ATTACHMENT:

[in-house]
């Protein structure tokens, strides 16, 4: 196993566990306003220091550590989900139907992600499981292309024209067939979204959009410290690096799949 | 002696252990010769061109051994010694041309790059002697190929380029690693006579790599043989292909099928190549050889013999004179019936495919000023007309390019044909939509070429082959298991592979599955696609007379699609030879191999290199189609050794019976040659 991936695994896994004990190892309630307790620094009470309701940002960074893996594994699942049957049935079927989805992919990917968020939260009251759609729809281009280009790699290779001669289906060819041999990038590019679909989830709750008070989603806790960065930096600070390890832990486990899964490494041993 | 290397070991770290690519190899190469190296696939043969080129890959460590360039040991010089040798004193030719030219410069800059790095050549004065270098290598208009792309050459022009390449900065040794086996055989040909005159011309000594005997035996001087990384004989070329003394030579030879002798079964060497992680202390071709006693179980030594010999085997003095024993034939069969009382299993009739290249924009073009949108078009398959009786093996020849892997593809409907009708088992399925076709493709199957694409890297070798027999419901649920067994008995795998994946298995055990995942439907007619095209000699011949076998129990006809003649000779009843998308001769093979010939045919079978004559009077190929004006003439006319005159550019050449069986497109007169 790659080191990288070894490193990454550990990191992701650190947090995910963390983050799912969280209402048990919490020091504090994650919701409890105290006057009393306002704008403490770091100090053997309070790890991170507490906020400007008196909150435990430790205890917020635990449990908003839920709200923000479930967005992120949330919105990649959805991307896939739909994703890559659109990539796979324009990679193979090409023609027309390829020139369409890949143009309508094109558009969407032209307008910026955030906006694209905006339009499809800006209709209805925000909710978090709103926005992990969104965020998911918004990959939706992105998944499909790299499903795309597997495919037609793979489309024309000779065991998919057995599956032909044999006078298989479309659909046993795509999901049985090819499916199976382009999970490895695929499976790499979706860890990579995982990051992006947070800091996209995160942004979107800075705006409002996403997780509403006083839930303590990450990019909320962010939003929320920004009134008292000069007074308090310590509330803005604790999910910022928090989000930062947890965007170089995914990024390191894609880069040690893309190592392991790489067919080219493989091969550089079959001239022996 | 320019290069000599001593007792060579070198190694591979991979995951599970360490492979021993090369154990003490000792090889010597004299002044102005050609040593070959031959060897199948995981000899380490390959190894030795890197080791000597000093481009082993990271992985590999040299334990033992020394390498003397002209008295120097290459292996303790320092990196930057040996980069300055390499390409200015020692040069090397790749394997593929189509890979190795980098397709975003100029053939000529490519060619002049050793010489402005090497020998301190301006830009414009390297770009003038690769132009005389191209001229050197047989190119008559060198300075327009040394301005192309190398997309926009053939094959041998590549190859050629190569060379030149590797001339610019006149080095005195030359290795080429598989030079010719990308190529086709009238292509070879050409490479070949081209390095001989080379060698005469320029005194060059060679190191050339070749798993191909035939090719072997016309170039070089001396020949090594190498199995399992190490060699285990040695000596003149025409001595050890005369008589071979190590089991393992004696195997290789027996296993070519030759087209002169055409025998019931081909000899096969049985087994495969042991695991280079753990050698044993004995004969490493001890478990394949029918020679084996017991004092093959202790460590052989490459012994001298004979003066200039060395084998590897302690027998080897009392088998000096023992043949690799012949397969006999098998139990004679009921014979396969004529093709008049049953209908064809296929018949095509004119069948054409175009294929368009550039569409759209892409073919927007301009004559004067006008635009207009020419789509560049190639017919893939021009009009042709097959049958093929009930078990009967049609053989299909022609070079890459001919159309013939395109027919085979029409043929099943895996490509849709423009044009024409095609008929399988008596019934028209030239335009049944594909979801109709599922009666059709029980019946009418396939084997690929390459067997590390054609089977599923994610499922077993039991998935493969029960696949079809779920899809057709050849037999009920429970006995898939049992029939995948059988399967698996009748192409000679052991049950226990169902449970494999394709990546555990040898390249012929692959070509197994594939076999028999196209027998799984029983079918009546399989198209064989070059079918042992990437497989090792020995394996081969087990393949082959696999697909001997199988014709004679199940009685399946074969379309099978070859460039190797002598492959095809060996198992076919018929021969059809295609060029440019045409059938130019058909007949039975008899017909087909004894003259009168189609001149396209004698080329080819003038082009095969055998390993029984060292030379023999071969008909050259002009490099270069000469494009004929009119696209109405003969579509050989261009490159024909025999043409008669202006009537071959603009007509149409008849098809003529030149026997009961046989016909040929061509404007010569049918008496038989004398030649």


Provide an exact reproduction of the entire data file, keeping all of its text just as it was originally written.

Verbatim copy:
[in-house]
């Protein structure tokens, strides 16, 4: 196993566990306003220091550590989900139907992600499981292309024209067939979204959009410290690096799949 | 002696252990010769061109051994010694041309790059002697190929380029690693006579790599043989292909099928190549050889013999004179019936495919000023007309390019044909939509070429082959298991592979599955696609007379699609030879191999290199189609050794019976040659 991936695994896994004990190892309630307790620094009470309701940002960074893996594994699942049957049935079927989805992919990917968020939260009251759609729809281009280009790699290779001669289906060819041999990038590019679909989830709750008070989603806790960065930096600070390890832990486990899964490494041993 | 290397070991770290690519190899190469190296696939043969080129890959460590360039040991010089040798004193030719030219410069800059790095050549004065270098290598208009792309050459022009390449900065040794086996055989040909005159011309000594005997035996001087990384004989070329003394030579030879002798079964060497992680202390071709006693179980030594010999085997003095024993034939069969009382299993009739290249924009073009949108078009398959009786093996020849892997593809409907009708088992399925076709493709199957694409890297070798027999419901649920067994008995795998994946298995055990995942439907007619095209000699011949076998129990006809003649000779009843998308001769093979010939045919079978004559009077190929004006003439006319005159550019050449069986497109007169 790659080191990288070894490193990454550990990191992701650190947090995910963390983050799912969280209402048990919490020091504090994650919701409890105290006057009393306002704008403490770091100090053997309070790890991170507490906020400007008196909150435990430790205890917020635990449990908003839920709200923000479930967005992120949330919105990649959805991307896939739909994703890559659109990539796979324009990679193979090409023609027309390829020139369409890949143009309508094109558009969407032209307008910026955030906006694209905006339009499809800006209709209805925000909710978090709103926005992990969104965020998911918004990959939706992105998944499909790299499903795309597997495919037609793979489309024309000779065991998919057995599956032909044999006078298989479309659909046993795509999901049985090819499916199976382009999970490895695929499976790499979706860890990579995982990051992006947070800091996209995160942004979107800075705006409002996403997780509403006083839930303590990450990019909320962010939003929320920004009134008292000069007074308090310590509330803005604790999910910022928090989000930062947890965007170089995914990024390191894609880069040690893309190592392991790489067919080219493989091969550089079959001239022996 | 320019290069000599001593007792060579070198190694591979991979995951599970360490492979021993090369154990003490000792090889010597004299002044102005050609040593070959031959060897199948995981000899380490390959190894030795890197080791000597000093481009082993990271992985590999040299334990033992020394390498003397002209008295120097290459292996303790320092990196930057040996980069300055390499390409200015020692040069090397790749394997593929189509890979190795980098397709975003100029053939000529490519060619002049050793010489402005090497020998301190301006830009414009390297770009003038690769132009005389191209001229050197047989190119008559060198300075327009040394301005192309190398997309926009053939094959041998590549190859050629190569060379030149590797001339610019006149080095005195030359290795080429598989030079010719990308190529086709009238292509070879050409490479070949081209390095001989080379060698005469320029005194060059060679190191050339070749798993191909035939090719072997016309170039070089001396020949090594190498199995399992190490060699285990040695000596003149025409001595050890005369008589071979190590089991393992004696195997290789027996296993070519030759087209002169055409025998019931081909000899096969049985087994495969042991695991280079753990050698044993004995004969490493001890478990394949029918020679084996017991004092093959202790460590052989490459012994001298004979003066200039060395084998590897302690027998080897009392088998000096023992043949690799012949397969006999098998139990004679009921014979396969004529093709008049049953209908064809296929018949095509004119069948054409175009294929368009550039569409759209892409073919927007301009004559004067006008635009207009020419789509560049190639017919893939021009009009042709097959049958093929009930078990009967049609053989299909022609070079890459001919159309013939395109027919085979029409043929099943895996490509849709423009044009024409095609008929399988008596019934028209030239335009049944594909979801109709599922009666059709029980019946009418396939084997690929390459067997590390054609089977599923994610499922077993039991998935493969029960696949079809779920899809057709050849037999009920429970006995898939049992029939995948059988399967698996009748192409000679052991049950226990169902449970494999394709990546555990040898390249012929692959070509197994594939076999028999196209027998799984029983079918009546399989198209064989070059079918042992990437497989090792020995394996081969087990393949082959696999697909001997199988014709004679199940009685399946074969379309099978070859460039190797002598492959095809060996198992076919018929021969059809295609060029440019045409059938130019058909007949039975008899017909087909004894003259009168189609001149396209004698080329080819003038082009095969055998390993029984060292030379023999071969008909050259002009490099270069000469494009004929009119696209109405003969579509050989261009490159024909025999043409008669202006009537071959603009007509149409008849098809003529030149026997009961046989016909040929061509404007010569049918008496038989004398030649």